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North Vancouver golf club maker takes aim at high-end putter market

Scotty Cameron is famous for putting his U.S.-made putters in the hands of champions like Tiger Woods. Cove Golf aims to make the same calibre of club in Canada

Martin Novak wants to be the Scotty Cameron of Canada.

Hailing from Glendale, Calif., Cameron’s putters are some of the most decorated in professional golf history, and have famously rested between the palms of Tiger Woods for 15 major championship wins.

From his shop in North Vancouver, Novak, with his newly launched brand Cove Golf, is looking to get his clubs in the hands of big-name pros and the scores of other golfers looking to shave strokes off their game.

Though built from different backgrounds, Cameron and Novak share a similar design philosophy: machine milling clubheads from blocks of solid metal. Compared to the less-expensive alternative of pouring molten material into a cast – which can lead to inconsistencies when the metal cools – milled putters offer seasoned players a more reliable stroke, or at least that’s the hope.

A machinist by trade, Novak took an interest in golf after immigrating to Canada from the Czech Republic 10 years ago. His putter-making journey began with a fateful trip to Golf Town.

In a jungle of collared clothing, clubs and spiked shoes, Novak unsheathed his caliper and began to measure the dimensions of every putter in the store. After some time at the drawing board, he settled on rough dimensions and started pumping out prototypes. Many didn’t make the cut.

“Eventually [I] got something that had a good weight and a good centre of mass that would work, and just kept improving on that,” Novak said.

After refining his design, the first production-quality putter he made was for his mother-in-law Caree Sullivan, who is also the director of sales at Cove Golf.

“It plays very much like a Scotty Cameron – because I’ve used those as well,” she said, adding that Novak’s models have a similar, super-solid feel.

“We’re getting great feedback,” Sullivan said. “I’ve gone around and talked to the pros, and had them test it out.”

Custom one-offs to production at scale

Up until now, Novak has been making one-off custom pieces. Going forward, Cove is looking to produce select models at scale. Sullivan, with a background in the golf industry and media, is focusing on building awareness that there’s a company making milled putters in Canada. That’s started with connecting to pros and players at local clubs, she said, but the ultimate goal is to get someone with a tour card on board.

“We need to get a name to use the putter,” Sullivan said. “There’s a company in the [U.S.] that got their putter on the pro tour, and that was the game changer.”

At The American Express tournament in January, they got a photo of a Cove Golf putter in the same shot as 20th world-ranked player Sam Burns. An amateur he was playing with was using it.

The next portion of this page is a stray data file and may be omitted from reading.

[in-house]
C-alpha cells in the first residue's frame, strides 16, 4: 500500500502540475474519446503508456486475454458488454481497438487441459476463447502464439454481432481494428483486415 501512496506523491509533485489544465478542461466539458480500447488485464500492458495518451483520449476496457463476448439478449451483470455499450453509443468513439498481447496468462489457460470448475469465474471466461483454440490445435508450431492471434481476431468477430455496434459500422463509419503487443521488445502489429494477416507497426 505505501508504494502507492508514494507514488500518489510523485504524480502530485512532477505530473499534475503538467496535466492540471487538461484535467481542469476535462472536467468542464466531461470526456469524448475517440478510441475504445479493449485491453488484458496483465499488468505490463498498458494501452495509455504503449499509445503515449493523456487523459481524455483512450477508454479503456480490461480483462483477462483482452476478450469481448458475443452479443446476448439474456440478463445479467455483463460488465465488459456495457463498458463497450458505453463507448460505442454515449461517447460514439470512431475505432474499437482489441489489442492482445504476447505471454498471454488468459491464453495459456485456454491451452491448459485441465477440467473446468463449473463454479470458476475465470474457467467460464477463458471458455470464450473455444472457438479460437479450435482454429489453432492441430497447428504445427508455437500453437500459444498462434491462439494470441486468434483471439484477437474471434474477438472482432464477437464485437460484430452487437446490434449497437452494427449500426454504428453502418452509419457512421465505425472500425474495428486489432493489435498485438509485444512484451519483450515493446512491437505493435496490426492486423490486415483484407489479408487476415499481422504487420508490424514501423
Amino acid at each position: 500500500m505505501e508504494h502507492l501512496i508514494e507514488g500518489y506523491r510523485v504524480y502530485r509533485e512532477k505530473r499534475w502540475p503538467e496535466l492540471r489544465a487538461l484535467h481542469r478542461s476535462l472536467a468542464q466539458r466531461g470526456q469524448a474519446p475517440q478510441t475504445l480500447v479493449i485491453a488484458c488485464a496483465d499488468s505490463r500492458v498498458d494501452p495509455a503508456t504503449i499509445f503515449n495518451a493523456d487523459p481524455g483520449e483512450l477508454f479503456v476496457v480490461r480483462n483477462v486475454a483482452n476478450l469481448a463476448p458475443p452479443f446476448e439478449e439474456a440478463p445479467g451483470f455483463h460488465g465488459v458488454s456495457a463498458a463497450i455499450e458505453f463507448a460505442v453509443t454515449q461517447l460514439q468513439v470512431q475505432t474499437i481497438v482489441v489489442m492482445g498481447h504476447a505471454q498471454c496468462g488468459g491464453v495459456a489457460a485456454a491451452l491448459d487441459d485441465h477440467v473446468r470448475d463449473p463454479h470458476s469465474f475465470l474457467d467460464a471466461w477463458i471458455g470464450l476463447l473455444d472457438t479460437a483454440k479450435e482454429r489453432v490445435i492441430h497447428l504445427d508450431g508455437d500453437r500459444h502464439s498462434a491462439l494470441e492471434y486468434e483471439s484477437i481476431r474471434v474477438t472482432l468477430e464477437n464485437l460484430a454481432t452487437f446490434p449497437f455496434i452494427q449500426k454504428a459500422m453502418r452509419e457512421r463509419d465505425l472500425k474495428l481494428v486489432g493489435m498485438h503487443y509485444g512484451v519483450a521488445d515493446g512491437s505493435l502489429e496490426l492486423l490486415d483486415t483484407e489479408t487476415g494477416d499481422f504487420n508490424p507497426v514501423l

“From just that one photo, we got a lot of attention,” Sullivan said. “It just showed us having it in the right people’s hands is really going to drive sales.”

With the ball already rolling, Cove is officially teeing off with a launch party event April 4 at Genuine Golf, a custom fitting facility in North Vancouver. It’s one of a select few fitters in the region that’s equipped with Quintic putting analysis, which captures your stroke and ball roll in incredible detail.

Another unique feature of the Cove club is the neck of the putter can be easily changed to best match your stroke. Those who press their grip forward will likely prefer a half or full offset from the shaft. Other customizations include choice of grip and engravings – “Queen of the green” for example.

Emphasizing the local feel, Cove has named its first two production models “Cypress” and “Panorama” after local parks on the North Shore.

“Canadian made is a big driving force right now,” Sullivan said. “When Martin tested the market a couple of years ago and posted a mallet with a Canadian leaf on it, people went nuts because there’s not anyone really making stainless steel putters here in Canada.

“There are people who make wood putters and stuff like that, but something like this, it’s just not around.”

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A finished putter blade shows the precise lines on the club face. | Nick Laba / North Shore News
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Hundreds of lines of code instruct a CNC machine to make precise cuts to a block of metal. | Nick Laba / North Shore News
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Cove Golf founder Martin Novak shows a finished Panorama putter head. | Nick Laba / North Shore News
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Cove Golf wants to establish itself as the premier maker of high-end milled putters in Canada. | Nick Laba / North Shore News

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